In Allergology International (AI) Vol. 65 Issue 3, we feature a set of review articles entitled “Development of in vivo imaging” as well as an invited review article, original articles, and letters to the editor. This issue will update you on novel aspects of immune responses of peripheral immune tissues, such as the skin and central nervous systems, via in vivo live imaging using two-photon (TP) microscopy.
The immune system constitutes a dynamic network; immune cells actively move throughout the peripheral organs to scan for external pathogens. In the past, intravital imaging of peripheral immune responses was performed using confocal or fluorescence microscopy; however, these techniques have relatively low depth of light/laser penetration. Therefore, intravital imaging studies of cutaneous immune responses have been confined to the superficial areas of peripheral organs.
TP microscopy, using scanning probe microscopes, was first demonstrated by Denk1 and has been in common use for about 10 years. Two-photon excitation is a fluorescence process in which a fluorophore is excited by the simultaneous absorption of two photons. Compared with conventional single-photon excitation microscopes, two-photon excitation allows deeper tissue penetration with less photodamage. TP microscopy therefore allows us to achieve high spatio-temporal resolution of target tissues.2
TP microscopy has several advantages for observing living tissue. First, some biological components, such as hair shafts and elastic fibers, are detectable without exogenous probes because of their own auto-fluorophores.1 In addition, biological tissues contain many sub-cellular components composed of (a) vitamins or vitamin derivatives — such as retinol, cholecalciferol, riboflavin or pyridoxine — that emit in the visible light range or (b) aromatic amino acids such as tyrosine, phenylalanine, and tryptophan that emit in the UV range.3 Second, collagen fibers, microtubules (tubulin), and muscle myosin are highly polarizable and are visualized via second harmonic generation (SHG). Third, some fluorescent-labeled reagents are available to label tissue components. Boron dipyrromethene (BODIPY), a lipophilic fluorescent dye, is useful for intravital tissue imaging. Intravenous injection of BODIPY labels sebaceous gland and adipocytes.4 In addition, fluorescence-labeled dextran has an interesting application. It has been reported that the injected fluorescence-labeled dextran was engulfed by macrophages,5 which allows us to monitor tissue under attack by phagocytic cells.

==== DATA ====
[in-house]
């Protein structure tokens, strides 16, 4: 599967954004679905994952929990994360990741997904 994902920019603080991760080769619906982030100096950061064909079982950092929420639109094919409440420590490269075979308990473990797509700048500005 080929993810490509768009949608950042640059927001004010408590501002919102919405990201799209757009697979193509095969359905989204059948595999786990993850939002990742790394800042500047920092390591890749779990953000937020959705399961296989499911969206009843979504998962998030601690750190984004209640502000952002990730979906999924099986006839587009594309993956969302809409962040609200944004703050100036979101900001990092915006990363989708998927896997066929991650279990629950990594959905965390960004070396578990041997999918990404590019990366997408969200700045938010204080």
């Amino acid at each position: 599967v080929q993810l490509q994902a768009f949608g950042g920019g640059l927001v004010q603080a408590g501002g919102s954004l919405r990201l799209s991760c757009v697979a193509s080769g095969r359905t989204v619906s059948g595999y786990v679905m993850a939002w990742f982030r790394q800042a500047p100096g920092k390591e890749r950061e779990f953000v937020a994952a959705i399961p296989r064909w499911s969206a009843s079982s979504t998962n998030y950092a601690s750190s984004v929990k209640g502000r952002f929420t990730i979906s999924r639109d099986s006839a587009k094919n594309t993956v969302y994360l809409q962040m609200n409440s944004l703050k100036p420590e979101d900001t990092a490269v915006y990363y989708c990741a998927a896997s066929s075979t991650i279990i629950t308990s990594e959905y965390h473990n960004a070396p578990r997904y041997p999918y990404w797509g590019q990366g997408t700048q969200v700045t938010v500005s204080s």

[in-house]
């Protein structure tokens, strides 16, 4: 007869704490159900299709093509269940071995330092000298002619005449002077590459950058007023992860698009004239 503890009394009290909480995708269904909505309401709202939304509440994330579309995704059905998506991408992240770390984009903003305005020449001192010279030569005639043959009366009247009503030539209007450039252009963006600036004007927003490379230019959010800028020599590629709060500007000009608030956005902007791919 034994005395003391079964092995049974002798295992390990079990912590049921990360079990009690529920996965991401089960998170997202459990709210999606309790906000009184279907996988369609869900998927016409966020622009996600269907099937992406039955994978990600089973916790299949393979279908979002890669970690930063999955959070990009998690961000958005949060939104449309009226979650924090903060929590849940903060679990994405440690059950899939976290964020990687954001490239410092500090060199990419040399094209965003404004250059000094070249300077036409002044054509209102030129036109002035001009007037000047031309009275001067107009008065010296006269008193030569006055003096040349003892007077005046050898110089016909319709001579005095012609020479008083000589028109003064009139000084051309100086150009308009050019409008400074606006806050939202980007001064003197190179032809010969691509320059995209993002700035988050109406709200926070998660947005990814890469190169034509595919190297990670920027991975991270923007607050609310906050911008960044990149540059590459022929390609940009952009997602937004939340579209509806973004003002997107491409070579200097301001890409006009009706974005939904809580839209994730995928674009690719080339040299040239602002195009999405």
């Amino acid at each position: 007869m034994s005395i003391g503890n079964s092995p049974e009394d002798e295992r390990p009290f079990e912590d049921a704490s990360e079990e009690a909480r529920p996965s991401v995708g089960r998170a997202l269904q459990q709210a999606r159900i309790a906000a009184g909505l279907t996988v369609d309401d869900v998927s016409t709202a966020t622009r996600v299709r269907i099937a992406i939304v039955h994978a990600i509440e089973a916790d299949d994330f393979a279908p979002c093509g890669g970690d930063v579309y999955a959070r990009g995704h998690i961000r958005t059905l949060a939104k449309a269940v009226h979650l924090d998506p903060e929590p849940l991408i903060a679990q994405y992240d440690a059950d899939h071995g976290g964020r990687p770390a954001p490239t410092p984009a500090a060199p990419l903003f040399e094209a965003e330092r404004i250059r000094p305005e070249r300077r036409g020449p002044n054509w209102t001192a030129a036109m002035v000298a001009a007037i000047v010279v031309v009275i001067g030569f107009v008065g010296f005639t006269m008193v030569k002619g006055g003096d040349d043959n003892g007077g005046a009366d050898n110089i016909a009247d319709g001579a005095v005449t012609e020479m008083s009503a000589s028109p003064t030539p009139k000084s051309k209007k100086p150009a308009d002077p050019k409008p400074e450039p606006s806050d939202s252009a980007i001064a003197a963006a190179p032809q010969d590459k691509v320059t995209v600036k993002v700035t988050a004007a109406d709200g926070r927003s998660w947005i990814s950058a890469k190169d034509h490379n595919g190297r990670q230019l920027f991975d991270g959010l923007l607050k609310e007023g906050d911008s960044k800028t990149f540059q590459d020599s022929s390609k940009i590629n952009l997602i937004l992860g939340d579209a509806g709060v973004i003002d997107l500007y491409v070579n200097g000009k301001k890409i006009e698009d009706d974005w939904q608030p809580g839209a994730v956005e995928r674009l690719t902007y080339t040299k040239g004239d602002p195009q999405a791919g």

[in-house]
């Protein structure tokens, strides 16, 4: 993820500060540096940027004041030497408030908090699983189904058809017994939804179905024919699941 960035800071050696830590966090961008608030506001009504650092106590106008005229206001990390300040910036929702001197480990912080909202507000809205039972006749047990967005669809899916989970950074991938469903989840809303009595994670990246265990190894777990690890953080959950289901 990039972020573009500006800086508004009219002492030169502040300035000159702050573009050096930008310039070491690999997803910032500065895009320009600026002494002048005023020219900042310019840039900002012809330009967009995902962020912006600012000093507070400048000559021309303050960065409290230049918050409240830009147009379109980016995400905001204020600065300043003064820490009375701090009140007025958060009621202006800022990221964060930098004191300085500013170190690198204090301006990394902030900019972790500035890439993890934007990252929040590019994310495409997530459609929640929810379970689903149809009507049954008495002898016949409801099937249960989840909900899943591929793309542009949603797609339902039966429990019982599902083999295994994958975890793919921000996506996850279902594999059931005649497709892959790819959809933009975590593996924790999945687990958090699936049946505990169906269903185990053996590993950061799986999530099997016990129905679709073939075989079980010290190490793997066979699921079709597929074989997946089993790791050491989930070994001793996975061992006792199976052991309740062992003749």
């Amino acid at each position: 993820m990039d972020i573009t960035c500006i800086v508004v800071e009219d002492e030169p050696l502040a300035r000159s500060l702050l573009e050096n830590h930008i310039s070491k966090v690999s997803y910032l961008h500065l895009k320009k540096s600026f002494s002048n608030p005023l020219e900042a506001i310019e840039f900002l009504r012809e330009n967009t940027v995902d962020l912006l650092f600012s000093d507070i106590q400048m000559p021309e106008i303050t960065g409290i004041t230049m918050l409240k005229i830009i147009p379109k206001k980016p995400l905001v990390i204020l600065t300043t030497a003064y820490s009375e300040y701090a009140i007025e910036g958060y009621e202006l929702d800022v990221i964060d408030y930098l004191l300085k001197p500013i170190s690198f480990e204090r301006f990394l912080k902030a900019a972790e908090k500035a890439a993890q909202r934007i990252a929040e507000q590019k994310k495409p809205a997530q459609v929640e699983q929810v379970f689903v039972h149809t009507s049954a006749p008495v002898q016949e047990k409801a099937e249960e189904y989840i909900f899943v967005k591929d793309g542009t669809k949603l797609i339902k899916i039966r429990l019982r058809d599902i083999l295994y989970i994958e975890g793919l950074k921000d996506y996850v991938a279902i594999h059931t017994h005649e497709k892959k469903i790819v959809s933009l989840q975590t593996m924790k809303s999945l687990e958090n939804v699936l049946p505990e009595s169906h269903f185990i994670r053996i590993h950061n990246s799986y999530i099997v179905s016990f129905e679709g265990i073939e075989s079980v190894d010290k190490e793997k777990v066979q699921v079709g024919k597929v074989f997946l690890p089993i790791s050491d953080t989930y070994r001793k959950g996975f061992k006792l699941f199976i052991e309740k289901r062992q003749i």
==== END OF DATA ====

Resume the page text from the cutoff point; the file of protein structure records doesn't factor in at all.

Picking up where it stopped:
Transgenic animals that express fluorescent reporter proteins in specific tissues or cells are useful for intravital imaging. Many transgenic reporter mice have been developed and are used for in vivo imaging. Ubiquitous reporter strains such as CAG-enhanced green fluorescent protein (EGFP) are available to label immune cells. 6
TP microscopy is at its best observing cell-mediated immune responses because immune cells represent high motility and rapid changes in their morphology.7 and 8 Various kinds of subset-specific reporter strains have been developed that express fluorescent tags under the control of subset-specific promoters.9 With these strains, intravital imaging analyses have elucidated cell behaviors in immune responses.
In this issue, Ishii et al. show us intravital TP imaging of various tissues and organs, such as live bone, bone marrow, thymus, blood vessels, and secondary lymphoid organs under the steady or inflammatory conditions. 10 More specifically, Honda et al. describe how skin immune cells cooperate to maintain skin homeostasis or to exert immune responses against foreign antigens that lead to allergic skin inflammation, such as contact hypersensitivity response. 11 Intriguingly, they found that leukocyte cluster formation during contact hypersensitivity is essential to activate memory T cells in the skin. In addition, Kawakami summarizes recent imaging studies of autoreactive T cell infiltration into the central nervous system.12 Initially, autoreactive T cells interact with endothelial cells in the airways of the lung or with splenocytes in order to acquire a migratory phenotype to infiltrate the central nervous system (CNS). Then they interact with endothelial cells before passing through the blood–brain barrier. Lastly, CNS-infiltrating T cells are activated by recognizing endogenous autoantigens produced by local antigen-presenting cells.